March 29, 2022

This article is one in an occasional series about the people, offices, and services dedicated to supporting WPI students and our community.

The college years can be a time of intense personal growth in many areas, including those of a spiritual or religious nature. To help provide exploration, guidance, and answers to questions that can arise, WPI has a thriving Collegiate Religious Center which is led by three resolute chaplains deeply invested in the spiritual growth and support of all members of the WPI community.

WPI’s campus chaplains serve as a resource for anyone who wants to deepen their faith or explore or expand their spiritual identity and worldview. The chaplains help support community members through major life changes and challenging times and offer mentoring in faith and spiritual or emotional guidance. Additionally, the chaplains work closely with faculty and staff to educate them on spiritual resources available for students and help the community to appreciate, respect, and embrace the diverse faiths practiced here.

The three chaplains that currently serve the WPI community are Father Alfredo Porras, Reverend Cheryl Leshay, and Rabbi Ahuvah Loewenthal. Each brings a different and valuable background and perspective to how they serve the WPI community.

In his second year at WPI, Fr. Alfredo Porras, ‘13, is a priest of the Diocese of Worcester who serves as Catholic Chaplain and as Diocesan Master of Ceremonies. He considers himself a trusted resource for the WPI community and assists individuals in their pursuit of truth, particularly as they try to understand the world and how they fit into it. He accompanies individuals wherever they are on their spiritual and life journeys and works to help them navigate the difficult questions in life.

The guidance Fr. Porras provides can look different depending on the needs of the individual he’s speaking with. “With some, we may discuss a challenging situation they may be facing and with others, we may pray with Scripture and try to understand how God is at work in their lives. Sometimes we simply talk about movies or food or games.” said Fr. Porras. He believes that challenging times are difficult precisely because they force us to face the deeper questions of reality and in turn challenge our normal approach to life, and noted that faith has to do with finding answers to those deeper questions.

Reverend Cheryl Leshay is a Unitarian Universalist minister who believes her interactions with individuals come from the perspective of an interested person who genuinely wants to know what others believe. “If someone asks me about a particular religion or spiritual experience, I follow their lead and try to help them connect with others of similar experience.” said Rev. Leshay. “If they are looking to find out about a religion or belief system other than their own, I help them find accurate information. I leave most encounters with a referral to a resource and an invitation to chat about it later.”

Rev. Leshay believes faith can help humanity get through the challenges of life, explaining that religions allow us access to time-tested practices that help us get “out of our heads” and into our hearts. She believes that there are guidelines, even rules, for social interaction and morality that vary from religion to religion, but having those guidelines can help us when everything around us is changing and uncertain. “Spiritual practices, like prayer or meditation, help us to focus ourselves,” Rev. Leshay said. “Belief in a deity is optional, but faith in something is essential to helping us keep hope alive even in the darkest times.”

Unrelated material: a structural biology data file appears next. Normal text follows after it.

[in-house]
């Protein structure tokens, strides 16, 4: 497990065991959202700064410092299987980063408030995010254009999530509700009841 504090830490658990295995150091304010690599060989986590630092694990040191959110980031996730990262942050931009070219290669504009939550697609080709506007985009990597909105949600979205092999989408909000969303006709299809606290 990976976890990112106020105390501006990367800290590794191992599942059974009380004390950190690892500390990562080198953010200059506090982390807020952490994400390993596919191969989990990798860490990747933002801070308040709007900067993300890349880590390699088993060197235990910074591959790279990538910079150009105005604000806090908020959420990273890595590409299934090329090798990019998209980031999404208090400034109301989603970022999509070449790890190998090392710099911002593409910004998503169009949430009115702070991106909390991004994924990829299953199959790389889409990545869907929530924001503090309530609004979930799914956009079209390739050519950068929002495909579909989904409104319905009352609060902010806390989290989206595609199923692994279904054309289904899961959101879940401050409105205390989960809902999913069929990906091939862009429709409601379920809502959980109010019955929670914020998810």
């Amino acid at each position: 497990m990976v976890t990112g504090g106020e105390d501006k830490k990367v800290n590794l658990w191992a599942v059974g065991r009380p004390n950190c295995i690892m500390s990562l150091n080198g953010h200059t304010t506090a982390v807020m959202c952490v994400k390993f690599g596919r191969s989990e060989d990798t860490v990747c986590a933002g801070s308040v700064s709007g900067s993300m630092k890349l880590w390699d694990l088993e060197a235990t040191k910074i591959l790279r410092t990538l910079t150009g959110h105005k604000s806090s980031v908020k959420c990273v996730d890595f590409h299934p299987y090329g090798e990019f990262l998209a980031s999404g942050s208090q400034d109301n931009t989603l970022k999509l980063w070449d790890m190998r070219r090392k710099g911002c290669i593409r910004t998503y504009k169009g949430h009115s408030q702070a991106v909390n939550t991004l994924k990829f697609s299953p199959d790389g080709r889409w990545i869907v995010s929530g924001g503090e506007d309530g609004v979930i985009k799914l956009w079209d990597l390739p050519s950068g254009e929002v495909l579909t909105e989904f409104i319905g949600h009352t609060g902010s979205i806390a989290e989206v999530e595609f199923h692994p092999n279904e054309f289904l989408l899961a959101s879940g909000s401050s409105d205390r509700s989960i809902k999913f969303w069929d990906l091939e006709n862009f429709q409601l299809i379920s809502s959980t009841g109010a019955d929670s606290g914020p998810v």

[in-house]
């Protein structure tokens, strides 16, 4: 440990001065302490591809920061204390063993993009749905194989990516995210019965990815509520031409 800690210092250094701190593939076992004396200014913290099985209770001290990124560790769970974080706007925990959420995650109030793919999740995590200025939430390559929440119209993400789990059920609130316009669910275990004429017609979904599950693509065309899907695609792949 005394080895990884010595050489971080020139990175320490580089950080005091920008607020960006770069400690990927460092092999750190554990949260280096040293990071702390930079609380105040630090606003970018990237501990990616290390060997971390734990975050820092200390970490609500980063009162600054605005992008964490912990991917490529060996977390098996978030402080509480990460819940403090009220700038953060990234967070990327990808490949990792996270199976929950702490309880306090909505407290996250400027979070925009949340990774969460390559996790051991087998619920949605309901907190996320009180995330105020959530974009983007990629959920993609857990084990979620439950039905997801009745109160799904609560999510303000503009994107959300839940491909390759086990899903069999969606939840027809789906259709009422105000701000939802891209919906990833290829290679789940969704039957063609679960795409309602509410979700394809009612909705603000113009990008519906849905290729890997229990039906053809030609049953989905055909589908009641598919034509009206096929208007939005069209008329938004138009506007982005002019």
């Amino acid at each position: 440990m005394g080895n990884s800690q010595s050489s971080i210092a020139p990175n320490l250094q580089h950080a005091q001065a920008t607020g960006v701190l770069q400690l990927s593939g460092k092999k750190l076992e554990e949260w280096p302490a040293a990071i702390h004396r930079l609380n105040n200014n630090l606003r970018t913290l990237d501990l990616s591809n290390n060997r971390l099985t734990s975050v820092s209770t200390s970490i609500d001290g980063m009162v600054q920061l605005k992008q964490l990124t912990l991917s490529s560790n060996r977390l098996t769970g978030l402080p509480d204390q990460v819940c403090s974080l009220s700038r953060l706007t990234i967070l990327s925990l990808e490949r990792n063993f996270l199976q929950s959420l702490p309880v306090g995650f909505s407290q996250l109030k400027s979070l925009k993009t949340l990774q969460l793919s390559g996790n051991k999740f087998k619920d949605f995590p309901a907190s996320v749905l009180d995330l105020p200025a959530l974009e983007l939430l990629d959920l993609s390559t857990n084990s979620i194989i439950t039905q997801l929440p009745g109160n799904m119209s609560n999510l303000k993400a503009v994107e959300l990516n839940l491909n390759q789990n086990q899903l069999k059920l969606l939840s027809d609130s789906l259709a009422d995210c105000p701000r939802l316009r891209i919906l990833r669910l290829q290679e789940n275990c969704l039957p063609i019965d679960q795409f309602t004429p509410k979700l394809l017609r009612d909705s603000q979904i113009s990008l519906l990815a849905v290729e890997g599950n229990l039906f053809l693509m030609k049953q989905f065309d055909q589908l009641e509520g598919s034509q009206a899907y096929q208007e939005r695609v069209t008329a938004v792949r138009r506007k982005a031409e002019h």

Rabbi Ahuvah Loewenthal helps members of the community explore the Jewish identity and Jewish religious culture and is available to all members of the WPI for consultation and education. She enjoys helping others find beauty and meaning in ancient traditions while imagining ways of practice that are useful in contemporary life.

Rabbi Loewenthal works closely with individuals to help affirm their varied points of connection with Judaism. “Judaism may represent for them a philosophy, a set of values, an ethnicity, embodied ritual practices, a family tradition, or something else. I invite each person to explore how rooting in some way to this ancient tradition might bring meaning and beauty,” said Rabbi Loewenthal. She believes that when facing challenging times, we can benefit from connecting with something larger and more long-standing than ourselves. “For some, this may be connecting with God or Nature or the Universe. For others, this may be connecting with traditions, stories, and values. In connecting, we may feel accompanied and less alone.”

Each of the chaplains offered their advice to the WPI community. “Being an alum myself, I know how easy it is amid projects and deadlines to forget to take a deep breath and look at the bigger picture. It is by taking ourselves lightly that we can learn how to soar!” said Fr. Porras. Rabbi Loewenthal said, “Please feel free to show up as yourself, exactly where you are right now. You matter.” And Reverend Leshay said, “The opportunity to find a deeper experience, a more meaning-filled one, is just a conversation away. If you feel overwhelmed, come give us some of your worries, your sadness, your surprise, your joy.”

The Office of Multicultural Affairs is hosting Dinner with a Chaplain on Sundays during D-Term with Worcester faith leaders and clergy to provide an opportunity for the community to meet and get to know the WPI chaplains. Dinners are provided free; details are on TechSync and the university calendar. Learn more about the chaplains and student organizations of faith advisors here. For information on events happening at the Collegiate Religious Center, click here.